'Alive and kicking' CEFC's solar goal

The Clean Energy Finance Corporation has defied the government's executioner and is financing projects, notably wind but also with an eye to commercial solar PV.

It appears that in spite of the federal government’s bluff and bluster, the Clean Energy Finance Corporation very much remains open for business and keen to finance projects in the areas of wind, solar and energy efficiency.

Of particular interest is that it is keen to facilitate the growth of a market in solar PV on commercial business rooftops, and remains willing to invest in wind projects in spite of the Renewable Energy Target being under review.

Back in February last year the Coalition’s Andrew Robb took the extraordinary step of ordering from the Opposition benches that the CEFC not enter into any financing contracts. In an act that typified the chutzpah of the Coalition while in opposition, Robb warned:

“The Coalition considers that any funds committed or agreements reached after 1 July will be during what will effectively be a caretaker period and as such we will neither allocate funds nor accept any agreements struck in the event that the Coalition forms the next federal government."

This warning was repeated by Tony Abbott in August.

To threaten to tear up contracts is an extremely serious matter. The security of a contract is the very basis of commerce in this country. In addition such a move, even by the government, has not been looked upon kindly by the High Court.

Yet in spite of the Senate having blocked the Abbott government’s legislation to abolish the CEFC, in the mid-year budget update released on December 17 the government continued to maintain that the CEFC’s funding would be withdrawn.

Nonetheless, Climate Spectator has heard from a range of businesses over the last few weeks that are in active discussions with the CEFC about financing their projects. A call to the chief executive of the CEFC, Oliver Yates, confirmed that it was business as usual for the organisation. 

I asked whether the election of the Abbott government had led them to alter the mix of technologies and project types they were looking to invest in. Yates explained this was not the case. As set out in its annual report, the CEFC remains focused on building a “commercially sensible” portfolio of investments with a rough balance of 50 per cent in renewables and the other 50 per cent in energy efficiency and low emission technology. While the government has strongly criticised the CEFC, repeatedly, it appears it can do little to stop the green bank from allocating financing, provided it is consistent with the CEFC’s legislative mandate.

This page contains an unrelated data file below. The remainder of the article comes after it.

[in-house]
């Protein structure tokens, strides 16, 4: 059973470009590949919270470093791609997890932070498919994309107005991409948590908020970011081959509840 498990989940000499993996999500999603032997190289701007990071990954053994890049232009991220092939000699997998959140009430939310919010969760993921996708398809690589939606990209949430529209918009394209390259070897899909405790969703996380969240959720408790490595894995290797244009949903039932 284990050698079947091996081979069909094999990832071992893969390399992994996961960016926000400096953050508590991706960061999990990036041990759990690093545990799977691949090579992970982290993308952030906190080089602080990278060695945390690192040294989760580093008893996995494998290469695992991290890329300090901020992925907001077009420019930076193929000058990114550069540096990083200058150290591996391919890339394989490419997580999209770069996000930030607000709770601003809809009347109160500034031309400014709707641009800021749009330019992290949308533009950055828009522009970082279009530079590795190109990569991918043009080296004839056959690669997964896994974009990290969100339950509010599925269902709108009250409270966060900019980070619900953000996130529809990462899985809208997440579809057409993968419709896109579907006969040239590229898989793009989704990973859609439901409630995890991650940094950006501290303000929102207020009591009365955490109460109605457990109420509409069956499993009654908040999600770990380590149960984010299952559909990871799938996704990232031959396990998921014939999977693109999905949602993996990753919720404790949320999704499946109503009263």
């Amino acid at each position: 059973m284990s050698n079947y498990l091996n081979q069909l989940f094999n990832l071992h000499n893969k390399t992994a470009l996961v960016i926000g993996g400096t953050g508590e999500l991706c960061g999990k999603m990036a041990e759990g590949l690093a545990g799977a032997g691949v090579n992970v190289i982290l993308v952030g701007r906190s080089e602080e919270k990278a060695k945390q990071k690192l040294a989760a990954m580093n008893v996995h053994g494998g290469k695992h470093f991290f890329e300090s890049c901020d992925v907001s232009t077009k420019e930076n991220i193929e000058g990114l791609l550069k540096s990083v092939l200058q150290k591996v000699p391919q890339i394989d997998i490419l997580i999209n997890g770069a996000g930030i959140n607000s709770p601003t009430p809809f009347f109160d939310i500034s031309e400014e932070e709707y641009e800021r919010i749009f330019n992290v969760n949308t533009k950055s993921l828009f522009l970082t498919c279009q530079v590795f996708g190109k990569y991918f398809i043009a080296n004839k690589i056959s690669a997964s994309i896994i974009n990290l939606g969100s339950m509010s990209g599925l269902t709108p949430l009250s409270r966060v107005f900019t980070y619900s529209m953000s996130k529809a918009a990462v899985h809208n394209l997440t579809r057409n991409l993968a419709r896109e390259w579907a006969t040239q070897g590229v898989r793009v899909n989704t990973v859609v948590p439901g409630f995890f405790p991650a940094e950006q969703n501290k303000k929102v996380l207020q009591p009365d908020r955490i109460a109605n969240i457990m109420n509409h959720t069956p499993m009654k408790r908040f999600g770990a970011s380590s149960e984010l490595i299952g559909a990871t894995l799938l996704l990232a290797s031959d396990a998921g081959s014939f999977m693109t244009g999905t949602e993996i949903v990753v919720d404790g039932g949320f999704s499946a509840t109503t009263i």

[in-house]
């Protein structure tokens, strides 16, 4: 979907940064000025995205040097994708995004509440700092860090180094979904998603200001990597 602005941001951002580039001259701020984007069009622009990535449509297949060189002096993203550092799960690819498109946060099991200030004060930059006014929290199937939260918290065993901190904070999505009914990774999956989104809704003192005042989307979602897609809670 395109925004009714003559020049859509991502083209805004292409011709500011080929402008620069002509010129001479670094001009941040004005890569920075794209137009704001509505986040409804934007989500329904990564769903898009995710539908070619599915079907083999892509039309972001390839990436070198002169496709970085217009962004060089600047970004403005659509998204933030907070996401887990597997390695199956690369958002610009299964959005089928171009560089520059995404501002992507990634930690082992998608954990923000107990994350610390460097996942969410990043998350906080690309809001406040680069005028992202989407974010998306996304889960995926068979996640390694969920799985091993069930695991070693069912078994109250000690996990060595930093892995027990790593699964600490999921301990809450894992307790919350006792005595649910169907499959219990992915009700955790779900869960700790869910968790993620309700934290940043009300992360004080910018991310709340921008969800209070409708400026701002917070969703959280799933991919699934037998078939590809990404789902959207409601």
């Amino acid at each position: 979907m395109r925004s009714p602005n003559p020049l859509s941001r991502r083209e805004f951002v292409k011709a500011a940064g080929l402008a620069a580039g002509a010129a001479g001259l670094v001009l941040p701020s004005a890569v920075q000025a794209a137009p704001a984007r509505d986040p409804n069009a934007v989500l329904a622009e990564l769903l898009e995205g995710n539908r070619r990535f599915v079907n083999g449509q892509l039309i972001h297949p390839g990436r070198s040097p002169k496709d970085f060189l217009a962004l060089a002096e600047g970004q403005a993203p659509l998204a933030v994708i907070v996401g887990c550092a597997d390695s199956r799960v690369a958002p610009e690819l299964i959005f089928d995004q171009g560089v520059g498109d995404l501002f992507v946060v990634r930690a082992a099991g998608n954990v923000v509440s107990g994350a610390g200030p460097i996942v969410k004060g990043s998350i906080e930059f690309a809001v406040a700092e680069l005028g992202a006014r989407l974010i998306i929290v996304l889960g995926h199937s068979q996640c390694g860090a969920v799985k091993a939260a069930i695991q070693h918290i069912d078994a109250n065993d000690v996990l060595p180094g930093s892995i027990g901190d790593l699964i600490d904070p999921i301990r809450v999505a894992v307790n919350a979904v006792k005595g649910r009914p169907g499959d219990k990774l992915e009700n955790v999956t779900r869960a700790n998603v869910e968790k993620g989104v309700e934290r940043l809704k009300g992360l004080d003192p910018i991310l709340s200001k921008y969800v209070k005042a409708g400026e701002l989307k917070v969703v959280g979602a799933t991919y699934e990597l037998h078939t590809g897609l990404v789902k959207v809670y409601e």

While Yates was unwilling to go into details of specific projects, he expects that it'll conclude financing deals with a number of projects in the near future.

This may seem like an extraordinary act of defiance for a statutory body to ignore direction from the government of the day. However, Yates points out, the alternative would be for the organisation to defy the parliament and break the law.

Contrary to what you might expect, Yates told Climate Spectator that the government has been good to deal with. Yates explained, “Everyone is being sensible and mature. They [the government] understand that we’ve got obligations under the law and that until such time as the law is changed, we’ll be financing clean energy projects which make commercial sense.”  

I asked whether the forthcoming review of the RET and consequent uncertainty about its future shape affected its willingness to finance renewable energy projects, particularly in wind power. 

Yates noted that while the RET is up for review, both ministers Hunt and Macfarlane had repeatedly stated that the government’s policy is for 20 per cent renewables by 2020. “I’m not about to second-guess them,” he said, and took them on their word that this meant that, at a minimum, 20 per cent of Australia’s electricity would come from renewables by 2020. He acknowledged this might mean a reduction in the target as specified in the level of gigawatt-hours of energy because of a drop in electricity demand growth. Nonetheless, to achieve 20 per cent more projects would be required and so Yates felt it was safe to commit finance to new projects in spite of the review underway.

Yates also said that he saw an important role for the CEFC in supporting the growth of solar PV among commercial business customers via leasing.  He pointed at California where there is a huge pool of finance which supports installation of solar systems which are then leased to customers under long term, fixed price electricity contracts. According to Yates, “This model will inevitably flow through to Australia and we’re keen to facilitate it”.

It seems that, like in many other areas of policy, sometimes politicians do things just for the camera.

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